Another Bacon at a somewhat later date was John Bacon, sometimes called Baconthorp from the name of the village where he was born. He became a learned monk and was known as The Resolute Doctor. He died in London in 1346.

Continuing to more recent times, we come to Sir Nicholas Bacon, who in the reign of Queen Elizabeth was Lord Keeper of the Great Seal. He was the first person to be created a baronet by James I. His [adopted] son was Francis Bacon, who in 1617 was himself appointed Lord Keeper of the Great Seal. In 1618 Francis himself was made Lord High Chancellor of England and the same year was created Baron Verulam and Viscount Saint Albans.

The Baronetage of England, by Kimber and Johnson, speaking of this family says: "Of this name there have been many persons of great account in former ages; but that particular family, of which we are now to treat, derive their descent from Grimbaldus who came into England at the time of the Norman conquest in company with William Earl Warren, to whom he was related, which Grimbaldus had lands in Normandy, and after his arrival in England settled at Letheringsett near Holt in Norfolk, where he founded the church and made his second son Edmund parson of it. His other sons were Radulph [sic] and Ranulf.

Again, in a genealogy of the Cleveland family compiled by Edmund James Cleveland and Horace Gillette Cleveland there is a notice of the Bacon ancestry, from which comes the following extract:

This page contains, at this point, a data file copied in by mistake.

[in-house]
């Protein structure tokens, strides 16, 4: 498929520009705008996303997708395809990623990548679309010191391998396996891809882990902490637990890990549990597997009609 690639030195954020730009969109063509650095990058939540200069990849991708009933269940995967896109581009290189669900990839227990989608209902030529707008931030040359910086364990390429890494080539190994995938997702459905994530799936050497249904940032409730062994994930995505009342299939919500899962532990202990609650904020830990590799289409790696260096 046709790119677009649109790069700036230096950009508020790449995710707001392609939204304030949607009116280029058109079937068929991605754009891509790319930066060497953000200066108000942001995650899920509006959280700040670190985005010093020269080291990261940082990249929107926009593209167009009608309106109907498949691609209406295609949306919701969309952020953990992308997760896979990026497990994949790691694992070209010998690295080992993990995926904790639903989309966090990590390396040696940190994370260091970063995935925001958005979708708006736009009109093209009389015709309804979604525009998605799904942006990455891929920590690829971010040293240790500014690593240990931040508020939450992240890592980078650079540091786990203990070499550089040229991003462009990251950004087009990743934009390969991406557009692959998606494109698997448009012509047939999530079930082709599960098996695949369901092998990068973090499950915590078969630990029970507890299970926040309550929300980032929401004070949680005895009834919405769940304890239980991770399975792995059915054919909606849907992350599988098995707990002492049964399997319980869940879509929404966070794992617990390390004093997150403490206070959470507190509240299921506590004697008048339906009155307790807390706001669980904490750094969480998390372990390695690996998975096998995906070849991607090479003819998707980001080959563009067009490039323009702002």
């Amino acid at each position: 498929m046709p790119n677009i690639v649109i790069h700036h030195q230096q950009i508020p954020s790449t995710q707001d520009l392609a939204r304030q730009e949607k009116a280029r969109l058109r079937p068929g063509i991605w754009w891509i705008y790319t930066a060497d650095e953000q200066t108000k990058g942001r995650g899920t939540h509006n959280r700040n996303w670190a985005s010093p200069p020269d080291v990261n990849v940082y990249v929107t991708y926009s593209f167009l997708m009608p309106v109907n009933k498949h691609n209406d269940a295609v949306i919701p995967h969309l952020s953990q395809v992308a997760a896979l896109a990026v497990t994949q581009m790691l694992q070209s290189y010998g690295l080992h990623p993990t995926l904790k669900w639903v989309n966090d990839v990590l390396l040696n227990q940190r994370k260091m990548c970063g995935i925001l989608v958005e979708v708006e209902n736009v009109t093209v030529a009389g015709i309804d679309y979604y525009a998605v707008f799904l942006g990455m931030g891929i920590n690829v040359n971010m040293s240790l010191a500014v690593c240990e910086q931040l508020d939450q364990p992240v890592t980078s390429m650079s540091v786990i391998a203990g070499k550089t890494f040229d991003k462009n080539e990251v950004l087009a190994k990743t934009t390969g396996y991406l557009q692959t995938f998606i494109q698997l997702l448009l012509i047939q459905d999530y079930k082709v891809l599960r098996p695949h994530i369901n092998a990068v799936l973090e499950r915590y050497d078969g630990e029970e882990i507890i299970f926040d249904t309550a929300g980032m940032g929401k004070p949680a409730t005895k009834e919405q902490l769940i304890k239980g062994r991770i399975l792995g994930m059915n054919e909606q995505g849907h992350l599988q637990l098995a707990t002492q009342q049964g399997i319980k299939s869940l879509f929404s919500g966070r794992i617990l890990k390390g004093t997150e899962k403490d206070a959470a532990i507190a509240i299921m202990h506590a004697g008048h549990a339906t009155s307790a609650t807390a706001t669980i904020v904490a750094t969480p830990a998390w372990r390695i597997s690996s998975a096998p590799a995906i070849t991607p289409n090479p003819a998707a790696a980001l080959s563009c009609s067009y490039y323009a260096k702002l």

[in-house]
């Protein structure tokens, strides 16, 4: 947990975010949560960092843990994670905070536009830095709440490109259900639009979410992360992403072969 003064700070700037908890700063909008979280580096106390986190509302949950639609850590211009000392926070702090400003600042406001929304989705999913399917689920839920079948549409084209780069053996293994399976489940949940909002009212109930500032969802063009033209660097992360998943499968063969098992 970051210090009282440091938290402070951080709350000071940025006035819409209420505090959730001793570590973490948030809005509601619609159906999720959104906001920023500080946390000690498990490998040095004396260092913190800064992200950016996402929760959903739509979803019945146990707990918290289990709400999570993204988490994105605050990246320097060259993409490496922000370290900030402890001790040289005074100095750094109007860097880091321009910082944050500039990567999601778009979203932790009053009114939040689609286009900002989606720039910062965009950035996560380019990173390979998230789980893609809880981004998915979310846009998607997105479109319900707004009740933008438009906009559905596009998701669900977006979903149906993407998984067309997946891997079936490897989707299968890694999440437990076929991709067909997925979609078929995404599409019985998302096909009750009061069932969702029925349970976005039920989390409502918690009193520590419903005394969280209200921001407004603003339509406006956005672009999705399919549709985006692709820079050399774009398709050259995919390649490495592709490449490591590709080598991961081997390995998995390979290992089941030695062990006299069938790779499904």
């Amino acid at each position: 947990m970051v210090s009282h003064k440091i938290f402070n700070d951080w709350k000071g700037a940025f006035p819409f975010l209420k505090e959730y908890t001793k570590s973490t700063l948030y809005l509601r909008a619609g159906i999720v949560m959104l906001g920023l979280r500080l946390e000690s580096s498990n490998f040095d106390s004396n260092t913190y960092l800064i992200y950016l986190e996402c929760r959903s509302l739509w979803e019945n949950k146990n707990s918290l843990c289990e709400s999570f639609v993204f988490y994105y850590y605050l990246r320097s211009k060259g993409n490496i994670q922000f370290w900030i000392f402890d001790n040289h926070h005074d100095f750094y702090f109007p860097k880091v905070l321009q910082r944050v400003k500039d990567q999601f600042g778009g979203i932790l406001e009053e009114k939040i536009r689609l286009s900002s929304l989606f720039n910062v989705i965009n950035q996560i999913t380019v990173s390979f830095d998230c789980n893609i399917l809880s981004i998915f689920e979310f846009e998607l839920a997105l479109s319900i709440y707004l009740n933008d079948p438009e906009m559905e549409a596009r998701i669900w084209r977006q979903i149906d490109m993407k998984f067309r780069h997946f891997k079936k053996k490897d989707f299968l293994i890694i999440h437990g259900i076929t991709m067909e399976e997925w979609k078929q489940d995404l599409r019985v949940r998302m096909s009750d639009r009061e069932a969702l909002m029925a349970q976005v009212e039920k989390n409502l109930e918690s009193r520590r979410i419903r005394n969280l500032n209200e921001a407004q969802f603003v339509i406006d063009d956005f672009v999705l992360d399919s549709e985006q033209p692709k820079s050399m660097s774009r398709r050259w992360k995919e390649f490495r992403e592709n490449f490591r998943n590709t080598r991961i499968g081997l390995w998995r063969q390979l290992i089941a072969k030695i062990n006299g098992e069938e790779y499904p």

"Grimbaldus, the patriarch of the Bacon family and a Norman gentleman, came to England in 1066 with–and was related to–William de Warren, Earl Surrey, was of Letheringsete, Norfolk co[ounty] had sons, Randulph, Edmund (who each took the name of his abode thus, Ranulph de Laringsete) and Ranulf, Reynold or Ralph, who was of Thorpe, Norf. and took name Ralph de Bacons-thorpe, was founder of this illustrious family, was father of Roger (whose s. Robert assumed the name Bacon) and of George whose s. Roger was progenitor of Bacons of Drinkston and Hessett, Suffolk co[unty] ...[sic] John Bacon of H. m. Cecilly Hoo or How and had John who m. Hellen Gedding, whose s. John m. 1st Hellena Tillotts da[ughter]. Sir George of Rougham and had John who m. Margery Thorpe da. of John (s. of William by w. Margaret Quapladde) s. of Sir William Thorpe by w. Beatrix Bacon da. of Sir Roger Bacon12 (Sir Henry11 m. Margaret Ludham, Sir Henry10, Richard9, Reginald8, Richard7, Reginald6, Robert5, Roger4, George3, Ralph2, Grimbald1) commander in the wars temp. Edw. II and III, and had Edmund of Drinst, father of John, who m. Agnes Cokefield, whose s. Robert m. Isabella Cage, da. John and had Sir Nicholas (father of Lord Francis b. London, Jan. 22, 1561, Baron Verulam Hertford Co. and Viscount Saint Albans) and Alderman James of London the ancestor of Nathaniel of Virginia, 1670."